- Author: Kathy Keatley Garvey
Early scientists figured it was aerodynamically impossible for bumble bees to fly due to their size, weight and shape of their bodies in relation to their total wingspan. And then there were those air resistance issues.
“Antoine Magnan, a French zoologist, in 1934 made some very careful studies of bumble bee flight and came to the conclusion that bumble bees cannot fly at all! Fortunately, the bumble bees never heard this bit of news and so went on flying as usual.”—Ross E. Hutchins, Insects, p. 68 (1968). Magnan's 1934 work, Le Vol des Insectes (vol. 1 of La Locomotion Chez les Animaux).
But bumble bees fly quite well, thank you--and can do so with a heavy load of pollen.
Ever watched the yellow-faced bumble bee, Bombus vosnesenskii, in flight?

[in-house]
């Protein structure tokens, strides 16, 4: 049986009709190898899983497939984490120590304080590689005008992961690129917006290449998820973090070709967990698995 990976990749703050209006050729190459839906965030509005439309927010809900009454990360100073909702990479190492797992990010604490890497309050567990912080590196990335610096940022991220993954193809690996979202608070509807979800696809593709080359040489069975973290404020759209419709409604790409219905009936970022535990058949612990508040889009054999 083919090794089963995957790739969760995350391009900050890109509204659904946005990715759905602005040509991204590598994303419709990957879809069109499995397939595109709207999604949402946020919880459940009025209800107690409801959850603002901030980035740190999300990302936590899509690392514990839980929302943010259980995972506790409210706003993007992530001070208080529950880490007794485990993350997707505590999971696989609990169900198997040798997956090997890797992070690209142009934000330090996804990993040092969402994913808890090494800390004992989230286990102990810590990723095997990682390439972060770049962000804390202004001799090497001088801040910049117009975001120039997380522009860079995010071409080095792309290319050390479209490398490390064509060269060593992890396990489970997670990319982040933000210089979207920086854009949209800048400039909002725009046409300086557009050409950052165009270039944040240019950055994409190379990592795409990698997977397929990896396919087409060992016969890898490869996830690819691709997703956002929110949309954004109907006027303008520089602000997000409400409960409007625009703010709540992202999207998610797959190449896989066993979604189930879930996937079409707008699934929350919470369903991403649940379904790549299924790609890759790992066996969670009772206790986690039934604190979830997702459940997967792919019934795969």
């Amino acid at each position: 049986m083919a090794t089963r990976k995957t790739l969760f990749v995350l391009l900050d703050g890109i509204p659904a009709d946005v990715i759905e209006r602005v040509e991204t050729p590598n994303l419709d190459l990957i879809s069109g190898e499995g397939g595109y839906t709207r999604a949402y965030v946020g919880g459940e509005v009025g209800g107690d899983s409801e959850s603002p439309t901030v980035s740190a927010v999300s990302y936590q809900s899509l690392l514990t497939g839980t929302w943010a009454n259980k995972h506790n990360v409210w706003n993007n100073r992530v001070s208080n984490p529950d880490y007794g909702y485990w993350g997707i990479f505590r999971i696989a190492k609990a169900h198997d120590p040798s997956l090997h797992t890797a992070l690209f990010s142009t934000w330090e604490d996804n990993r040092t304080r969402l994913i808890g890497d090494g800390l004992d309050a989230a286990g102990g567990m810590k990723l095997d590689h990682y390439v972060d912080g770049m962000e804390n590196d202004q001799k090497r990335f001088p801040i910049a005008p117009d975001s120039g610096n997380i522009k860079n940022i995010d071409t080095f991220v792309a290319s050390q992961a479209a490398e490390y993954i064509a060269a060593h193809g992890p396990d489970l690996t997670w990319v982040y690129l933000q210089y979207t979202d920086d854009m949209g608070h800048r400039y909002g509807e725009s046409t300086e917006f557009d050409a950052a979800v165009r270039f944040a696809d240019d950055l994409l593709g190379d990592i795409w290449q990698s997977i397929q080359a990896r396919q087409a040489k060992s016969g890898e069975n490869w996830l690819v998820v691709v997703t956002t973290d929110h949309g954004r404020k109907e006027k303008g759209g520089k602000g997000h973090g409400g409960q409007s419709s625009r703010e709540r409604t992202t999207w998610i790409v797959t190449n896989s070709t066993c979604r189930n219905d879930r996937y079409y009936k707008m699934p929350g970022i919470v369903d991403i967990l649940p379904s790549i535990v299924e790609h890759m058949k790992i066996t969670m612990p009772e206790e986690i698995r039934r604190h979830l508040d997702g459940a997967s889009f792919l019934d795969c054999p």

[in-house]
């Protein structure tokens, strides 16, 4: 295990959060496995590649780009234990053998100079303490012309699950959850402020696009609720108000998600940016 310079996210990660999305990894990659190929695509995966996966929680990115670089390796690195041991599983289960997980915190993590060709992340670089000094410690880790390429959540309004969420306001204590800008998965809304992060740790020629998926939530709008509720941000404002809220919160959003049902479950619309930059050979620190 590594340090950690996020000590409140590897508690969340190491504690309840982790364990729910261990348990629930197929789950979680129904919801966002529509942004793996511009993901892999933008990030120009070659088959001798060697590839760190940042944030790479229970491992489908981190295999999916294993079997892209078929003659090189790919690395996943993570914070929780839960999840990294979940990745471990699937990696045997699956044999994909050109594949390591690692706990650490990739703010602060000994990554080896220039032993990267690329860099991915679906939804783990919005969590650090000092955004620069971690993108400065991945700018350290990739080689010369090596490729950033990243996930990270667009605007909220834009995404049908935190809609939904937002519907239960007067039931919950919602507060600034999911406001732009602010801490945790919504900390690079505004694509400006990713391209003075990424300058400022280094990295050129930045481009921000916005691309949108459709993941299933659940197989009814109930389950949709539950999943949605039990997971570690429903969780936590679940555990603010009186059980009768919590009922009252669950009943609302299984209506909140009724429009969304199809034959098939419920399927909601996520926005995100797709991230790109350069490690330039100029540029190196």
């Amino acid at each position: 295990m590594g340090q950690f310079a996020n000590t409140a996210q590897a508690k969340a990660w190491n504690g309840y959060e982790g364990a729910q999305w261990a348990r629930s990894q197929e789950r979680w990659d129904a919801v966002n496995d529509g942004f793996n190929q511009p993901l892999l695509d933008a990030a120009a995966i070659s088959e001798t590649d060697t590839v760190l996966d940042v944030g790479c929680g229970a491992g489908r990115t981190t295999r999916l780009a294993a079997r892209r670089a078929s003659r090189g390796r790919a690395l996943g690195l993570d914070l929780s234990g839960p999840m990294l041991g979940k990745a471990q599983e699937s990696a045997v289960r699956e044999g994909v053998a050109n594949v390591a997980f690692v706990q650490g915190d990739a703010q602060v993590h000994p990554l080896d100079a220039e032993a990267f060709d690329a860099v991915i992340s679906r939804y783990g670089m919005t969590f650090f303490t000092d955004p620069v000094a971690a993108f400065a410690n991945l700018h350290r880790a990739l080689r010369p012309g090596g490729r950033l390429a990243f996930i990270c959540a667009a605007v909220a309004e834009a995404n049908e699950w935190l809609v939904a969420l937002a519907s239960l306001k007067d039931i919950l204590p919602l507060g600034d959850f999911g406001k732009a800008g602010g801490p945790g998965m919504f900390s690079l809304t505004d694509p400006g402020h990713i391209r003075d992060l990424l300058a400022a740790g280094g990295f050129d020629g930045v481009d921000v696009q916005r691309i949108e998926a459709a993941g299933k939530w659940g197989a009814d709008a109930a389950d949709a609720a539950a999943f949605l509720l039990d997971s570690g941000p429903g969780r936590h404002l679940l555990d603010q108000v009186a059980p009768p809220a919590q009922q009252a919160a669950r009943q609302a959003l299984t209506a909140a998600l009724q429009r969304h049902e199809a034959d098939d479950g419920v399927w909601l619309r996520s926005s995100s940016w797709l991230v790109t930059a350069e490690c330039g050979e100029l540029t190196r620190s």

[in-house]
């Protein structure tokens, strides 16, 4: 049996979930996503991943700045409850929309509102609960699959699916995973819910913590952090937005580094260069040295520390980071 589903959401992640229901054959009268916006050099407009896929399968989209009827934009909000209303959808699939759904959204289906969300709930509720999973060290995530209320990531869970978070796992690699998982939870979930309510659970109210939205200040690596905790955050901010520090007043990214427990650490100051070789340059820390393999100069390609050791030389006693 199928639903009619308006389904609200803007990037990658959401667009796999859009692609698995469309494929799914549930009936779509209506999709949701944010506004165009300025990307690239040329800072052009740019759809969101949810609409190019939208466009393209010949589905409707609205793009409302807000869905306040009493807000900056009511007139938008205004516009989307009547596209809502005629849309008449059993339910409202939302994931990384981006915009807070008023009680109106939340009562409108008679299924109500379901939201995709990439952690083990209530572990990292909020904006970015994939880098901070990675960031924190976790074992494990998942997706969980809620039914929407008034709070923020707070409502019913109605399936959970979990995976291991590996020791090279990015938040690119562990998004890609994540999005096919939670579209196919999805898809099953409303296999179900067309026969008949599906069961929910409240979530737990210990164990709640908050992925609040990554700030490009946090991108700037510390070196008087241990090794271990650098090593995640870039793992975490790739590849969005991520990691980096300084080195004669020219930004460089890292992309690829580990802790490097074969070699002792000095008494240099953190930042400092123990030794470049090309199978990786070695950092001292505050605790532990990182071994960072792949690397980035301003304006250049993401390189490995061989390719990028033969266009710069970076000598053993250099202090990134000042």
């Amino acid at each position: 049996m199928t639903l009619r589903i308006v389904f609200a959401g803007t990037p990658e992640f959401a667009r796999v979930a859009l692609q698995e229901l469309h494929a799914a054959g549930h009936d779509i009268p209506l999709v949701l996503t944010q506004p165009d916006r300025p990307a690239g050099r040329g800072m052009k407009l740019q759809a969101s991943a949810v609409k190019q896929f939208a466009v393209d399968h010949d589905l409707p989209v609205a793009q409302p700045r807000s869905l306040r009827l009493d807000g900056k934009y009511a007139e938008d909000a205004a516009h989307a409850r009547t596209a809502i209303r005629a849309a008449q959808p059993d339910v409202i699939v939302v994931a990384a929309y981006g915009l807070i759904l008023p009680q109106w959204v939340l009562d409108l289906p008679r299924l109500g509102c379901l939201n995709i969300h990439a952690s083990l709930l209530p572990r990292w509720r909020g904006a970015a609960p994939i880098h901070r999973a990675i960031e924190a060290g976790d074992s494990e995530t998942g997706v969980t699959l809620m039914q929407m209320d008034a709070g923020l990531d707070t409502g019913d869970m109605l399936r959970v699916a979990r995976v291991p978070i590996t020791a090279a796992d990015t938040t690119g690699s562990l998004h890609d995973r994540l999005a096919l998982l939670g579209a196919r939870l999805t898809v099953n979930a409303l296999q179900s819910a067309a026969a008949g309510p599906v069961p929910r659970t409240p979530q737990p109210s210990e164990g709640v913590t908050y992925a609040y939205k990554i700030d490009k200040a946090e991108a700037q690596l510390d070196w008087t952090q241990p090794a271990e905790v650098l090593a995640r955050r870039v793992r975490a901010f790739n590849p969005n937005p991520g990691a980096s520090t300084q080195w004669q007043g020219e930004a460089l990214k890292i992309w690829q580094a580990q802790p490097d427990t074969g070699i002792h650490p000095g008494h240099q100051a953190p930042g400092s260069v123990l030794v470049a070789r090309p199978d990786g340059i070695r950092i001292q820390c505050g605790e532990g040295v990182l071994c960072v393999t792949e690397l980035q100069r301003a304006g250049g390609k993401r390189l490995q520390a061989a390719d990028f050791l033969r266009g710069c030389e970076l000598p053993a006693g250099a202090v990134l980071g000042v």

We watched B. vosnesenskii foraging on yellow lupine (Lupinus arboreus) last Thursday, June 10 at the Doran Regional Park, Bodega Bay. They went about their bees-ness, ignoring the photographer who was trying capture a few images of them. Hint: they do not brake for photographers.
The red pollen looked too massive to carry, but the bumbles--as entomologists call them--lumbered right along. Who says we can't fly?
Want to learn more about bumble bees? Read California Bees and Blooms: A Guide for Gardeners and Naturalists (Heyday, 2014), the work of University of California scientists Gordon Frankie, Robbin Thorp, Rollin Coville and Barbara Ertter. Legendary bee expert Robbin Thorp (1933-2009) emeritus professor, UC Davis Department of Entomology and Nematology, also co-authored Bumble Bees of North America: An Identification Guide (Princeton University, 2014).